Dynamical Systems, Control and Optimization

Space Greenhouse

Picture : schematic view of the space greenhouse

The Dynamical Systems, Control and Optimization group gathers about a dozen professors and over 30 PhD students and postdoctoral researchers.

Principal Investigators :

Pierre-Antoine AbsilVincent Blondel, Frédéric Crevecoeur, Jean-Charles Delvenne, Yves Deville, Denis DochainFrançois Glineur, Julien Hendrickx, Raphaël Jungers, Philippe Lefèvre, Yurii Nesterov, Pierre Schaus, Vincent Wertz

Research Areas :

Identification of dynamical systems is one of the first steps in the study of dynamical systems, since it addresses the issue of finding an appropriate model for its input/output behavior. Much of our work on identification has focused on understanding the connections between, identifiability, informative experiments, the information matrix and the minimization of a prediction error criterion.

Several new multi-agent models have been proposed and studied with behavior reminiscent of the partial entrainment behavior of the Kuramoto-Sakaguchi model, but with a greater potential for analysis and with applications to systems not related to coupled oscillators. The main emphasis on these dynamic models is to analyze the asymptotic clustering behavior. The analysis of such models is relevant in the study of opinion formation, interconnected water basins, platoon formation in cycling races, and the minimum cost flow problem.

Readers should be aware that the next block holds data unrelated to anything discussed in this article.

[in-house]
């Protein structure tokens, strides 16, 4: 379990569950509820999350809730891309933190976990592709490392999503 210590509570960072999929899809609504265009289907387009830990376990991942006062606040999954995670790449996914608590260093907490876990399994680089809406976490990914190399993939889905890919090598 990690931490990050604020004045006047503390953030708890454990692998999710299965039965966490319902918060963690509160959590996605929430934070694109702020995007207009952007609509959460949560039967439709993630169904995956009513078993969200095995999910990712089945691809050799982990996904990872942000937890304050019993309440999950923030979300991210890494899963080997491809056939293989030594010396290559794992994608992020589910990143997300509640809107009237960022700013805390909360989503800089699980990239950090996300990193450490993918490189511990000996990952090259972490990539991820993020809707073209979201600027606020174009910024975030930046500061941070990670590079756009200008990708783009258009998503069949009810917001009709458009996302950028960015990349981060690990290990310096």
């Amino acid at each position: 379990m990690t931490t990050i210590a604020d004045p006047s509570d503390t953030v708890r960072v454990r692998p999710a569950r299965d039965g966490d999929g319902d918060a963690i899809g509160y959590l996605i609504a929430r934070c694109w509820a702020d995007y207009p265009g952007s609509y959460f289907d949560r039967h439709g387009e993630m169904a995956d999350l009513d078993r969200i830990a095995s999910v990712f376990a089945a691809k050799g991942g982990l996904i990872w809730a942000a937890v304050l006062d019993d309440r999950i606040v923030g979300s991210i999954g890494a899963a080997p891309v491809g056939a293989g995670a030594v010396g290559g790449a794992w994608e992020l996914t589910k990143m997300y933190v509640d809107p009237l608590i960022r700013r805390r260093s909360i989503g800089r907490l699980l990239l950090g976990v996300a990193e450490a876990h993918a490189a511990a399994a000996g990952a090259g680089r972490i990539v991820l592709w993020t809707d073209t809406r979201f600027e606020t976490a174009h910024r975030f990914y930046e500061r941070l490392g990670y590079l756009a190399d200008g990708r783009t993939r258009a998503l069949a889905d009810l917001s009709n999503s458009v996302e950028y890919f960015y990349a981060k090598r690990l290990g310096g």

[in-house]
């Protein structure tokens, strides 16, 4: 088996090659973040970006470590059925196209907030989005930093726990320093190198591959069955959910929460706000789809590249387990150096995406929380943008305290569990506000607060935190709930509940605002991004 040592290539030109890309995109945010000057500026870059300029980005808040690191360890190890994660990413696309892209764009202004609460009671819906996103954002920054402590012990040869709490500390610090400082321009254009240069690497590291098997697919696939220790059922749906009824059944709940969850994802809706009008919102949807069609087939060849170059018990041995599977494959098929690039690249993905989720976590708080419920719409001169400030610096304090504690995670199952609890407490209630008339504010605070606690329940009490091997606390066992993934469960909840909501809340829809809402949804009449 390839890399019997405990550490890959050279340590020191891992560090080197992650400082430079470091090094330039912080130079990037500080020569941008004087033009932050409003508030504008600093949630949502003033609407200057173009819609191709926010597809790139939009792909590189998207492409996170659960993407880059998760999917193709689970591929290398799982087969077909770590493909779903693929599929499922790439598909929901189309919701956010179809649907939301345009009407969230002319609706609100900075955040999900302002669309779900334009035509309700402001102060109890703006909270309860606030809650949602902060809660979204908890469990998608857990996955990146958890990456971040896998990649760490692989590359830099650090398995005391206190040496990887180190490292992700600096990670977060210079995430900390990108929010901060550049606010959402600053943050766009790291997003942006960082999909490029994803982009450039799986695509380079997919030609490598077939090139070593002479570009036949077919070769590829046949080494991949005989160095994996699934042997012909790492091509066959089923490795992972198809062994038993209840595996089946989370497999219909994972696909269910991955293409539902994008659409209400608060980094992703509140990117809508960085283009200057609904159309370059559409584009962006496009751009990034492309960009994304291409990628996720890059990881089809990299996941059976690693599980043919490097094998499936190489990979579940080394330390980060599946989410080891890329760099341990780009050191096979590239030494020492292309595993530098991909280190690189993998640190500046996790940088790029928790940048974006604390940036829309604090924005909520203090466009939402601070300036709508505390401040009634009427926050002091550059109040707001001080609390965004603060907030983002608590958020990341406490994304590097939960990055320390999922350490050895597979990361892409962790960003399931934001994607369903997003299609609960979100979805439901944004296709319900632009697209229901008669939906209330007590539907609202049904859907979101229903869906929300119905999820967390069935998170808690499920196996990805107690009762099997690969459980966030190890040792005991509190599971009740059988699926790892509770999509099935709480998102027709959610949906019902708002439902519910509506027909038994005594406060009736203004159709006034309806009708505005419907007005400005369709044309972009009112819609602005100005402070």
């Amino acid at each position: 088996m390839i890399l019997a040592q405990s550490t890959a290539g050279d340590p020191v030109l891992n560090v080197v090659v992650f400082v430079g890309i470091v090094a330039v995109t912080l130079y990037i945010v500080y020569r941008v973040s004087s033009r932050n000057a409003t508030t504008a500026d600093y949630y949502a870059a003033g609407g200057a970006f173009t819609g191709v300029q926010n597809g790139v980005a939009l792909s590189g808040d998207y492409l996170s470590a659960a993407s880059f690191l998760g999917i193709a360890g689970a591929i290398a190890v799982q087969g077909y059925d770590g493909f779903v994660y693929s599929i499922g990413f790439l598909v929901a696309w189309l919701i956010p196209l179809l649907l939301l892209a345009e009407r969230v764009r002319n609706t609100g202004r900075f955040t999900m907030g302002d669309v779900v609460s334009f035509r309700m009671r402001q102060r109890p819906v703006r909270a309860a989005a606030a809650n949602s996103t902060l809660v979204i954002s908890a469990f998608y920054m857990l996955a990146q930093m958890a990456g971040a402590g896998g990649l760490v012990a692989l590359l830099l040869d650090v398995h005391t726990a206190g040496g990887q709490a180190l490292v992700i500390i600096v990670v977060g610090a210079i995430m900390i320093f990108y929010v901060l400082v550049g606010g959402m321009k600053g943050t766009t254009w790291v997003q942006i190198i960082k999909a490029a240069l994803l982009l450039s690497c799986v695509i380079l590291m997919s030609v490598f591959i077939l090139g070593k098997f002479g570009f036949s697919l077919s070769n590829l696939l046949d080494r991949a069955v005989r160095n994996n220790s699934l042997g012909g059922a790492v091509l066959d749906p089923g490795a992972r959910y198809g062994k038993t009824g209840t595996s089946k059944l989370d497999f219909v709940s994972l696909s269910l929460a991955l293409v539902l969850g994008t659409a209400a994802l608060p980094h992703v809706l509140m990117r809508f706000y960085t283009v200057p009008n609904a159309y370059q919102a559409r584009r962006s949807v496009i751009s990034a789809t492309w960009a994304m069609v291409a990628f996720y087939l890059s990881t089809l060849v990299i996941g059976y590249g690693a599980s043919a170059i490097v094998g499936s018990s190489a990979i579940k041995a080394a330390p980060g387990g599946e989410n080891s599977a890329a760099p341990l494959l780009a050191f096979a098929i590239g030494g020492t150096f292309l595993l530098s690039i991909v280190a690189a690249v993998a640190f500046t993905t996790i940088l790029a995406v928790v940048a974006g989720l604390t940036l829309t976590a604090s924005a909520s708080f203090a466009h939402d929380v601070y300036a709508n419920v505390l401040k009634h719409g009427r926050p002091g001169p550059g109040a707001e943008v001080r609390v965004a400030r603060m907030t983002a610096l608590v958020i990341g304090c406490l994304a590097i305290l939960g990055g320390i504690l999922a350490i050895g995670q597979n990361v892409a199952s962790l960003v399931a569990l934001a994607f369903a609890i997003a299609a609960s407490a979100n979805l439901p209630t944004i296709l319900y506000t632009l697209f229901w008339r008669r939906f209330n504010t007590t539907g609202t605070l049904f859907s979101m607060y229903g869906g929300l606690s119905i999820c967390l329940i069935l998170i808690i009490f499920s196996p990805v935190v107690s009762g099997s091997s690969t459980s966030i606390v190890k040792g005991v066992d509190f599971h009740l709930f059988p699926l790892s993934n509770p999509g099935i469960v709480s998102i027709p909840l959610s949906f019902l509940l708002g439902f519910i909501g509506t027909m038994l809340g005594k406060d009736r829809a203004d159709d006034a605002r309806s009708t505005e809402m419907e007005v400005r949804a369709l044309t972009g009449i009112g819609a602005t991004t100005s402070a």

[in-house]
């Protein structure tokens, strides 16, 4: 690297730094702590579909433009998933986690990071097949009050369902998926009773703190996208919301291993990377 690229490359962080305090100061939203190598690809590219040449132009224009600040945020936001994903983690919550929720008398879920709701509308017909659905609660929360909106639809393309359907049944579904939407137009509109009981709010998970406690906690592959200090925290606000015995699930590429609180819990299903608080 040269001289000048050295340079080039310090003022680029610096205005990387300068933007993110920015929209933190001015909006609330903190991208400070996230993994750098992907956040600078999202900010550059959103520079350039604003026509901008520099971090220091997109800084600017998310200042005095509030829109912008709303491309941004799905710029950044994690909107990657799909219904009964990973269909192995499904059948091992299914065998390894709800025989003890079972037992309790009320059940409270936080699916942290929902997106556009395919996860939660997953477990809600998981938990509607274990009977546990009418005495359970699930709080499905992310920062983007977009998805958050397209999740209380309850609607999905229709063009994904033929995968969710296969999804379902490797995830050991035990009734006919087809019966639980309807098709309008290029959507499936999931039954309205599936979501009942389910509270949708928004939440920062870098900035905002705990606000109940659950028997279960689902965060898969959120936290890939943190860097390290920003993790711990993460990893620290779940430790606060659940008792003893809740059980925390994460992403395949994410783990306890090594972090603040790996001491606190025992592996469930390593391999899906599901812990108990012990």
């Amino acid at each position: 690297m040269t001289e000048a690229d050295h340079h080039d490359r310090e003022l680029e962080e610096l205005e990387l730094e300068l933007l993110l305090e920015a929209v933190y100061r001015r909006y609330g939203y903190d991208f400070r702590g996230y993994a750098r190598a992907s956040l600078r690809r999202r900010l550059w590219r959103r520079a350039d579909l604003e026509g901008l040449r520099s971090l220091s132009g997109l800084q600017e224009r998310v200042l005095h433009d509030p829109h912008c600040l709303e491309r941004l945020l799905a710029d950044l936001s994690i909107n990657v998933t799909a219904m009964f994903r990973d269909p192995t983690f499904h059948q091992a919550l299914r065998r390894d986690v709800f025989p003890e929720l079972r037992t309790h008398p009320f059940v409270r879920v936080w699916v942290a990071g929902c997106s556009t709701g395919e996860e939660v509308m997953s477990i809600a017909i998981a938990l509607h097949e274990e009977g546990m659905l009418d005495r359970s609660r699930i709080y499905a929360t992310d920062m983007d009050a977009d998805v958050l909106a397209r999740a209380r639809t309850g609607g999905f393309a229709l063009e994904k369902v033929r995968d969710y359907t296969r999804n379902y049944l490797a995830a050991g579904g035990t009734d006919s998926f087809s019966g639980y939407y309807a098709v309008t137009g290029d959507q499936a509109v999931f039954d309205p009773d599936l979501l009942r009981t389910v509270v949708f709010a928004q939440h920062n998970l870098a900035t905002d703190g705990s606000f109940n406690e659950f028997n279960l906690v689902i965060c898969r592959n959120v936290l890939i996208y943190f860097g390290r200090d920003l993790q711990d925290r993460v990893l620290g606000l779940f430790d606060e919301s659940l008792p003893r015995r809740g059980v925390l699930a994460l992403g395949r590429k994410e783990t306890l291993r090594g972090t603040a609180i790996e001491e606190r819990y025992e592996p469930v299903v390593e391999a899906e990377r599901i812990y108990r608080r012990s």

We study fundamental issues in modeling, control design and stability analysis of physical networks described by hyperbolic systems of conservation laws and by distributed parameter systems modeling e.g. tubular reactors. We also study problems related to optimal prediction of nonlinear systems, such as the flow in channels (modeled by Saint-Venant equations), the modeling of the water level in water basins in order to prevent flooding and the prediction and control of traffic jams.

Optimization techniques play a fundamental role in the area of dynamical systems and they are being developed and analyzed at several levels, depending on the type of variables one wishes to optimize. Variables can be discrete (as in graph theoretic problems) or continuous (as in parametric optimization), but can also be infinite dimensional (as in optimal control over function spaces) and constrained (as in optimization on manifolds or on cones). The group has activities in each of these areas and also develops special purpose numerical techniques for dealing efficiently with such problems.